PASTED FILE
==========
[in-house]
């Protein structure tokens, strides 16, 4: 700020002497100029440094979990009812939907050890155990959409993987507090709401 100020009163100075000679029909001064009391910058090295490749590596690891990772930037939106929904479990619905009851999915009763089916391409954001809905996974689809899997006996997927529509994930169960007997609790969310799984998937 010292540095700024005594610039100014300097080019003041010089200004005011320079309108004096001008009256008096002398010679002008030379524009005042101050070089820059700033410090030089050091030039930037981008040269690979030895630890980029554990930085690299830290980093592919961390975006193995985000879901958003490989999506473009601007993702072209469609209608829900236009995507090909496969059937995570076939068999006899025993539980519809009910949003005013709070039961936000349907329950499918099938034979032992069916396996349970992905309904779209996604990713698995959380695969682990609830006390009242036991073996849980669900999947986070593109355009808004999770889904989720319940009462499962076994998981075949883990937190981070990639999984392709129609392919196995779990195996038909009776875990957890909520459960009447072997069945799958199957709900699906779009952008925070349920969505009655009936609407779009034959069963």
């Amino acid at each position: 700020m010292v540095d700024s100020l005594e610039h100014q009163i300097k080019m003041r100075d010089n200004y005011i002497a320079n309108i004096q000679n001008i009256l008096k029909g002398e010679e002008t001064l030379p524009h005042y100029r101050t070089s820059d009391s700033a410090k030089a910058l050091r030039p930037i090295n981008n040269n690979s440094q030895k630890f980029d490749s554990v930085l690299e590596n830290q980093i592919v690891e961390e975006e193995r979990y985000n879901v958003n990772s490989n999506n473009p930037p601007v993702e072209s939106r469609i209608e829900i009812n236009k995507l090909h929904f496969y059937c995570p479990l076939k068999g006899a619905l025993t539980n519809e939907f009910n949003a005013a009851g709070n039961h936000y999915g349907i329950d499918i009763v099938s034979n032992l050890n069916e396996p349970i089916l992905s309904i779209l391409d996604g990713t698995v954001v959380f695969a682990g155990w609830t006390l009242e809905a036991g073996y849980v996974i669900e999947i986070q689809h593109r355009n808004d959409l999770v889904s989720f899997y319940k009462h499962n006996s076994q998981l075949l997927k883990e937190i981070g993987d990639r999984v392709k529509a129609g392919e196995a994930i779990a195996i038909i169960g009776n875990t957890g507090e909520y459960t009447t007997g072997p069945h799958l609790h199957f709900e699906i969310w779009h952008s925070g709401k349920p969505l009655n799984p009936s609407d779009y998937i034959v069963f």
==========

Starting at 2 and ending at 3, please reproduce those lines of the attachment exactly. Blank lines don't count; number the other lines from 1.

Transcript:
């Protein structure tokens, strides 16, 4: 700020002497100029440094979990009812939907050890155990959409993987507090709401 100020009163100075000679029909001064009391910058090295490749590596690891990772930037939106929904479990619905009851999915009763089916391409954001809905996974689809899997006996997927529509994930169960007997609790969310799984998937 010292540095700024005594610039100014300097080019003041010089200004005011320079309108004096001008009256008096002398010679002008030379524009005042101050070089820059700033410090030089050091030039930037981008040269690979030895630890980029554990930085690299830290980093592919961390975006193995985000879901958003490989999506473009601007993702072209469609209608829900236009995507090909496969059937995570076939068999006899025993539980519809009910949003005013709070039961936000349907329950499918099938034979032992069916396996349970992905309904779209996604990713698995959380695969682990609830006390009242036991073996849980669900999947986070593109355009808004999770889904989720319940009462499962076994998981075949883990937190981070990639999984392709129609392919196995779990195996038909009776875990957890909520459960009447072997069945799958199957709900699906779009952008925070349920969505009655009936609407779009034959069963």
């Amino acid at each position: 700020m010292v540095d700024s100020l005594e610039h100014q009163i300097k080019m003041r100075d010089n200004y005011i002497a320079n309108i004096q000679n001008i009256l008096k029909g002398e010679e002008t001064l030379p524009h005042y100029r101050t070089s820059d009391s700033a410090k030089a910058l050091r030039p930037i090295n981008n040269n690979s440094q030895k630890f980029d490749s554990v930085l690299e590596n830290q980093i592919v690891e961390e975006e193995r979990y985000n879901v958003n990772s490989n999506n473009p930037p601007v993702e072209s939106r469609i209608e829900i009812n236009k995507l090909h929904f496969y059937c995570p479990l076939k068999g006899a619905l025993t539980n519809e939907f009910n949003a005013a009851g709070n039961h936000y999915g349907i329950d499918i009763v099938s034979n032992l050890n069916e396996p349970i089916l992905s309904i779209l391409d996604g990713t698995v954001v959380f695969a682990g155990w609830t006390l009242e809905a036991g073996y849980v996974i669900e999947i986070q689809h593109r355009n808004d959409l999770v889904s989720f899997y319940k009462h499962n006996s076994q998981l075949l997927k883990e937190i981070g993987d990639r999984v392709k529509a129609g392919e196995a994930i779990a195996i038909i169960g009776n875990t957890g507090e909520y459960t009447t007997g072997p069945h799958l609790h199957f709900e699906i969310w779009h952008s925070g709401k349920p969505l009655n799984p009936s609407d779009y998937i034959v069963f």